"It seemed kind of interesting that every six to eight months I was moved to a new role without knowing about it until I showed up," Green said during our Executive Q&A interview published in the business section of Sunday's Philadelphia Inquirer. "When I was 27 that was my first opportunity to go lead a rather large group. I was asked to go run our Canadian company and I had no idea what a country manager meant. I didn't know that it existed. The next day I was on a plane and I went up there and met the team. We had phenomenal success.
I didn't know what I was doing.
Well, that's happened throughout my whole career.
Well, I don't look at age. I look at capabilities. I would tell you one of the teachings that I had at a very young age from some mentors from other companies who kind of took me under their wing: `You have to surround yourself with the best.' So, if you'd walk into a management meeting at 8:00 a.m. Monday morning, here in Exton and look around the table, you're going to see that each and every individual on my team is smarter, better, more knowledgeable throughout their areas than I would ever be.
The way it started was we went to Toronto, my wife and I. My wife was unable to work because of the visa situation. I was running Sigma Canada. It was a rather small, decent-sized entity. She belonged to a local charity group that had other ex-pat spouses participating, and they were much older than she was too. We just started to get invited to a lot of different events and dinners and to get to know people. And, I'm a big believer in asking questions and learning from others. So, we had folks that were running companies like Wal-Mart, Chrysler.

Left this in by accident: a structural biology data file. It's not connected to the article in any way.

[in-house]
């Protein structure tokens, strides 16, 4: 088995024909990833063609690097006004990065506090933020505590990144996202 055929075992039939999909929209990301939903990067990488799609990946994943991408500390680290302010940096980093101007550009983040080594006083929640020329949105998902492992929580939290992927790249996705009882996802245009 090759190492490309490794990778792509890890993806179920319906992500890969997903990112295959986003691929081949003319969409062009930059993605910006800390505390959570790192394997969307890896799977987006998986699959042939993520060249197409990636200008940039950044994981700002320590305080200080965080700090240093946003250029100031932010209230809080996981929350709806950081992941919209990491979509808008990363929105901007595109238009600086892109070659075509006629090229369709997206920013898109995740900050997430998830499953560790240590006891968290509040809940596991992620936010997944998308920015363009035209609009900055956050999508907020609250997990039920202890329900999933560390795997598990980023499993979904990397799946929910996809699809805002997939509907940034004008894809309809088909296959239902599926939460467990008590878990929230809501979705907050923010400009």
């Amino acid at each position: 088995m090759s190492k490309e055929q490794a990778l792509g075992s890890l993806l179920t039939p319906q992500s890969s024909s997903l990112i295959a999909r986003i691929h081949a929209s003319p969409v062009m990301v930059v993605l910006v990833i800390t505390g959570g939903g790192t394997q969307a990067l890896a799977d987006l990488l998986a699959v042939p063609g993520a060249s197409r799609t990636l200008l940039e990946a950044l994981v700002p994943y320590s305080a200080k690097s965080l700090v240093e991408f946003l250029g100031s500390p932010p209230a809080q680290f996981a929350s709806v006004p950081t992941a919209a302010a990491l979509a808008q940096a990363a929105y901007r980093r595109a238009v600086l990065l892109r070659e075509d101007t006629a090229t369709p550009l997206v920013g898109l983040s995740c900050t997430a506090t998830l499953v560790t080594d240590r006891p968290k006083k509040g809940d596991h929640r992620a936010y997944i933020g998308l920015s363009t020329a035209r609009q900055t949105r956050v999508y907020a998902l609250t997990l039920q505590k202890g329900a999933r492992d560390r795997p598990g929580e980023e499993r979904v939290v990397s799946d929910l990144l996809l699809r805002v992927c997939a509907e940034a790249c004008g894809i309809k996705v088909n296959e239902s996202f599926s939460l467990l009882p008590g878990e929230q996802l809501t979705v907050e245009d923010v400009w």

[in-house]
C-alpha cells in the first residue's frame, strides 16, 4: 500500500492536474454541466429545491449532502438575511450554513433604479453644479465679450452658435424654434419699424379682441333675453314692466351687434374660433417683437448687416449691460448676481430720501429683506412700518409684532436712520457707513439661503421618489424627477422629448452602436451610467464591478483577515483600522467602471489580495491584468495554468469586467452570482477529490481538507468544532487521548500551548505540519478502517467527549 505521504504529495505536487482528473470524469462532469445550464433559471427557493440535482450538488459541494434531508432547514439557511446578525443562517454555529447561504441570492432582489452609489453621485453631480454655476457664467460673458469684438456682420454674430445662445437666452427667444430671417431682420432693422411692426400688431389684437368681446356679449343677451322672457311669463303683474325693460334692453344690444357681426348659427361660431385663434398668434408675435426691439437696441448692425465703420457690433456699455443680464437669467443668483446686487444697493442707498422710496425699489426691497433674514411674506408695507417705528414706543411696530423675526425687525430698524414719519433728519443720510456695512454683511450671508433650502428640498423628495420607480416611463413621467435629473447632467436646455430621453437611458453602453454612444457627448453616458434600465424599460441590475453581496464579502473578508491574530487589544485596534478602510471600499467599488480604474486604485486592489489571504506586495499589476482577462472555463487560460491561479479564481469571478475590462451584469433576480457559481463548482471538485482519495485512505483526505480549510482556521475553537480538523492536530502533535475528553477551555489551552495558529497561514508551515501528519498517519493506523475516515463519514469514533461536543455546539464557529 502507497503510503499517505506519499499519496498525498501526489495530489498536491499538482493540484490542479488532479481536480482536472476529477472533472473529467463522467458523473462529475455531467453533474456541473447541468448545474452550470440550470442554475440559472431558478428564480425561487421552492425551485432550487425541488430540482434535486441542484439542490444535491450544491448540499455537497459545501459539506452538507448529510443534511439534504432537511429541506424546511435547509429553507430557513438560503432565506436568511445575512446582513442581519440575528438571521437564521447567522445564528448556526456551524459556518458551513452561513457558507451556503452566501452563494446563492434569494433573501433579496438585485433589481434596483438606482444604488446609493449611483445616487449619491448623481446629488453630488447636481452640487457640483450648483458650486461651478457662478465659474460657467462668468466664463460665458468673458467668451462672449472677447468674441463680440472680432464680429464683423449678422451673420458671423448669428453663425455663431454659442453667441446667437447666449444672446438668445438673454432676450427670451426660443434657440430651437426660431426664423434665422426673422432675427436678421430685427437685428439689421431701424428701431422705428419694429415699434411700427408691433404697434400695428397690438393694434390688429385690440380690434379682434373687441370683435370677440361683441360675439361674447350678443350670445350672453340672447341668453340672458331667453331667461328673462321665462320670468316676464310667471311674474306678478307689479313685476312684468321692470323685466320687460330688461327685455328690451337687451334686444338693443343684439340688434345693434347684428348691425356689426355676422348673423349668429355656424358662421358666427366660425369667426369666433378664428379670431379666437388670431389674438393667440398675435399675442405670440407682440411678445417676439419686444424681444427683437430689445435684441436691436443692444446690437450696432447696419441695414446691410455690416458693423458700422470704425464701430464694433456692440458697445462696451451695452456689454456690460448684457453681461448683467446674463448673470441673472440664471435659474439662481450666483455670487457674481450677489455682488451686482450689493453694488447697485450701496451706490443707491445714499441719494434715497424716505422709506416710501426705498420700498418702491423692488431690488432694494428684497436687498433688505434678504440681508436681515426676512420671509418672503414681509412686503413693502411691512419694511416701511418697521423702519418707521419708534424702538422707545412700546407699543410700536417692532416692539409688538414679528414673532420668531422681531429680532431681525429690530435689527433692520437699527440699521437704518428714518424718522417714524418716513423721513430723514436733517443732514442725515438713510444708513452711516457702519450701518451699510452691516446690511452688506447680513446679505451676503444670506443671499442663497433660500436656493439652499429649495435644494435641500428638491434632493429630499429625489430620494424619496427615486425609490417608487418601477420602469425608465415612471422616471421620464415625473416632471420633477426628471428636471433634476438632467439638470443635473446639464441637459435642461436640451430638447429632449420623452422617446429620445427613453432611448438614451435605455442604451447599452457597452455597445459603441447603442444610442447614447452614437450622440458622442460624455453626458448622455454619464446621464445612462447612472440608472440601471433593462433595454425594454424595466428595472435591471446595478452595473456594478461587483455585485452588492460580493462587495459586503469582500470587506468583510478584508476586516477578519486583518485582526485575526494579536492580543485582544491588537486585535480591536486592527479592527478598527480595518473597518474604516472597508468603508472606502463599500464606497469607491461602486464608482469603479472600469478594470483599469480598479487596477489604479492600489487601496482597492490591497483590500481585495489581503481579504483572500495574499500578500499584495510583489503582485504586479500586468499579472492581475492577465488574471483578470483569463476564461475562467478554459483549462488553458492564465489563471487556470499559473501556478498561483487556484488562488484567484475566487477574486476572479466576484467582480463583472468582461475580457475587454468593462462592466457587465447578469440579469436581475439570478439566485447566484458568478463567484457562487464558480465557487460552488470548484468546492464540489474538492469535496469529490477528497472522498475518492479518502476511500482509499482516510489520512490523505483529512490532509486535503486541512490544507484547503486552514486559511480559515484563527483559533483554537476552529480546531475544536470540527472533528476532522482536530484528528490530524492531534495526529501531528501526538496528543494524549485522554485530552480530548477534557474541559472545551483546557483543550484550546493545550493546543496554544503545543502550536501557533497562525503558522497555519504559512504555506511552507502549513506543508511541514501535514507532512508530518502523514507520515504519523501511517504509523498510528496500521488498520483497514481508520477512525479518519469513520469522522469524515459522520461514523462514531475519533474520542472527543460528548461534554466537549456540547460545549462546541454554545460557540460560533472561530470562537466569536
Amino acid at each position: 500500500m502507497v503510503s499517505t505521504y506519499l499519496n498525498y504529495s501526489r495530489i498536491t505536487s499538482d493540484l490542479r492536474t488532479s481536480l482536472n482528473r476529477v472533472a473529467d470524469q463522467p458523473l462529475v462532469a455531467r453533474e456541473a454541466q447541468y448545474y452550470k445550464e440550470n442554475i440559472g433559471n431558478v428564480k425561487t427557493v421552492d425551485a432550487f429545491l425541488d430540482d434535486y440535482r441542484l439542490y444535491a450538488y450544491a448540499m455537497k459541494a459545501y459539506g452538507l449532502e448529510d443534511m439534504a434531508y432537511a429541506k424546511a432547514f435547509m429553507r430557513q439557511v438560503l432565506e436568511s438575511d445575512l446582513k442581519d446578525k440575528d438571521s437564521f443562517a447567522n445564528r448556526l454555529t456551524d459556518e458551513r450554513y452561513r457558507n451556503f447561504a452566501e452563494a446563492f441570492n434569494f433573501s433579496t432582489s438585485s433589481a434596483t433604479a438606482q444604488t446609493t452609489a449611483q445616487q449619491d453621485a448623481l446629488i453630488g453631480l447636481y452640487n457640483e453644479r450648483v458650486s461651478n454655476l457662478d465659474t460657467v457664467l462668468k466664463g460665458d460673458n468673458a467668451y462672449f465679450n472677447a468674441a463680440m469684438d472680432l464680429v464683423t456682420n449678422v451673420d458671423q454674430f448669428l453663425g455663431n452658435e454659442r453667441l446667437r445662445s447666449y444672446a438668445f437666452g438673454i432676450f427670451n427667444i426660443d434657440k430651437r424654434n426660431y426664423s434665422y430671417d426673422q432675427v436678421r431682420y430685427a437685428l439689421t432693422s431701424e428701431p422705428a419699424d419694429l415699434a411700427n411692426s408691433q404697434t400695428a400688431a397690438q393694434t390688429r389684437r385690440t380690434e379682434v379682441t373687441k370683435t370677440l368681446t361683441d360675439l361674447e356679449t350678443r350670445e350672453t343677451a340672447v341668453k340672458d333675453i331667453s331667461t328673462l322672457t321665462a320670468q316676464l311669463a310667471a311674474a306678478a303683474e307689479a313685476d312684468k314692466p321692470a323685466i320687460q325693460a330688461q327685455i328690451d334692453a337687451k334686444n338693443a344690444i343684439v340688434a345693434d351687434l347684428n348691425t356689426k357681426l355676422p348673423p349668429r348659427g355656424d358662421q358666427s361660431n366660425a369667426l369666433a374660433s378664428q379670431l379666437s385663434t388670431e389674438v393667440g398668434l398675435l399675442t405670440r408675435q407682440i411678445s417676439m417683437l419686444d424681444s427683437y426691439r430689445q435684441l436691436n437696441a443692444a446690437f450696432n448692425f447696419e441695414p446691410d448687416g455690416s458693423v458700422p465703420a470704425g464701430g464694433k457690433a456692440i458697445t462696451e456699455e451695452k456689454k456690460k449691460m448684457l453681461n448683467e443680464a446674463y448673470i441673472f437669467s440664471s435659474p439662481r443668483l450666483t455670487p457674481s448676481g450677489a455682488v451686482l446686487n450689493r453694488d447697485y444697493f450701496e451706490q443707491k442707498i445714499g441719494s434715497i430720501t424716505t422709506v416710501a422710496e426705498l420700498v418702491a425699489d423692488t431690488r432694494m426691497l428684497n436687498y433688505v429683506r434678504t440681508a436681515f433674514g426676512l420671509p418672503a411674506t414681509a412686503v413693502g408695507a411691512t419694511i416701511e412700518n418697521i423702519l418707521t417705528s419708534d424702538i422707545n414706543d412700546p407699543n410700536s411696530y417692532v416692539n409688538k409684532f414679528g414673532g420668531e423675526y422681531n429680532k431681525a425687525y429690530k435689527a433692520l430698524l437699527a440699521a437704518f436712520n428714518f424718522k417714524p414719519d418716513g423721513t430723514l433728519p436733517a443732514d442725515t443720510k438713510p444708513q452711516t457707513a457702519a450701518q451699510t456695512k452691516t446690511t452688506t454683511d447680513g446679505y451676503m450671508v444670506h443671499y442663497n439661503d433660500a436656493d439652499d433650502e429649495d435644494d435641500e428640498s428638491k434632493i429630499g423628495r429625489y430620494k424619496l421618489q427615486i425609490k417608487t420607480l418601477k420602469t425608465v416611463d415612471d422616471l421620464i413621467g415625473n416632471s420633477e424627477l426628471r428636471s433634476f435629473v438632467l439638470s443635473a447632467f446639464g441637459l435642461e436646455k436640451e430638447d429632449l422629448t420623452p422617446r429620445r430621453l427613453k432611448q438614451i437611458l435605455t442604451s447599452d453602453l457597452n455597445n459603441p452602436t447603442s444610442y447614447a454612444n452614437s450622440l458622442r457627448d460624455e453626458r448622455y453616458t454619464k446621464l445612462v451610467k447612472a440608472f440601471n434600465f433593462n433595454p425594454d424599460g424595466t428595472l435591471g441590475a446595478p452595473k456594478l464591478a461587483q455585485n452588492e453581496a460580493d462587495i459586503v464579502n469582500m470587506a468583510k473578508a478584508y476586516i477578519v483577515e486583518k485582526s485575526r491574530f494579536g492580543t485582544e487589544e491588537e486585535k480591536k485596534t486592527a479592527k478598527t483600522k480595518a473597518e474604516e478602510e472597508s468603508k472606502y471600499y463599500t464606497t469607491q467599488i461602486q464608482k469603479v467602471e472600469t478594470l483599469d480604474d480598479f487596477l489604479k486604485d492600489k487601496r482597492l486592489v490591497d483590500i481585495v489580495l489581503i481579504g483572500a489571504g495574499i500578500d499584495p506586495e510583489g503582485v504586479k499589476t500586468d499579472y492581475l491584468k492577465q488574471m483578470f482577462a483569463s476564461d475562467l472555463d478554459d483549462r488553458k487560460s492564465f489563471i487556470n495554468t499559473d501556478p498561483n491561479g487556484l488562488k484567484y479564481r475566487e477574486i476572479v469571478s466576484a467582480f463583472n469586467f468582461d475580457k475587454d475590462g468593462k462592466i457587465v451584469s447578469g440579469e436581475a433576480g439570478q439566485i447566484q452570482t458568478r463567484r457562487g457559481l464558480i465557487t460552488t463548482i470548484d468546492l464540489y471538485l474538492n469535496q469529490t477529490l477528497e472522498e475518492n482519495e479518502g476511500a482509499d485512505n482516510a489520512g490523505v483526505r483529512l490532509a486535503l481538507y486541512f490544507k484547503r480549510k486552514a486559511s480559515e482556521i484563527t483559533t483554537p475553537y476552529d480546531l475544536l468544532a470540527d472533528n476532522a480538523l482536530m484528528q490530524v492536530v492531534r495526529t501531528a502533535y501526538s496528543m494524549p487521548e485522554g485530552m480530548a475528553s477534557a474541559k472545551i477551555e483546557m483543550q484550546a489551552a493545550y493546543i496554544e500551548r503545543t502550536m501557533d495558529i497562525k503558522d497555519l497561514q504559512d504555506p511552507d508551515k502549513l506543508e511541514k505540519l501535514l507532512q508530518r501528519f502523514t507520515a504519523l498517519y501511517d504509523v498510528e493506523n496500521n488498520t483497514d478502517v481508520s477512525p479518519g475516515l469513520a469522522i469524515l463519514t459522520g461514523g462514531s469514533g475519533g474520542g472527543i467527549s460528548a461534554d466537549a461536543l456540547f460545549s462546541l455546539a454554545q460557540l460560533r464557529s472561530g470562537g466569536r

So, they'll ask you what you do. Immediately, I'll answer quickly about what we do and what the firm represents, how we service our customers. Then immediately I'll flip it and start asking questions like, `When you took over your role, what were one or two of the most troubling things you had to face immediately. What were the big questions that you were trying to address?'
You start asking questions about how they took the journey they've taken. You'd know a little bit about their business before you walk in there, enough to understand if they altered the course of the business. `How did you make that decision? What drove you to that decision? How did you get the team to support that? Then, how did you get the organization further?' I mean all of the employees have to rally behind [changes], because if you don't have the whole team behind you, it's a pretty tough battle. That's where I would take the opportunity to learn from multiple industries.
One thing I learned a long time ago, again from another individual, is that you walk into a site and you start having management meetings. They sequester you in a conference room.
I always ask the leaders and say, `Let's just you and I go for a walk. Let's just get out of here for a minute and we'll walk through the plant.' You can tell quickly how they interact with the employees.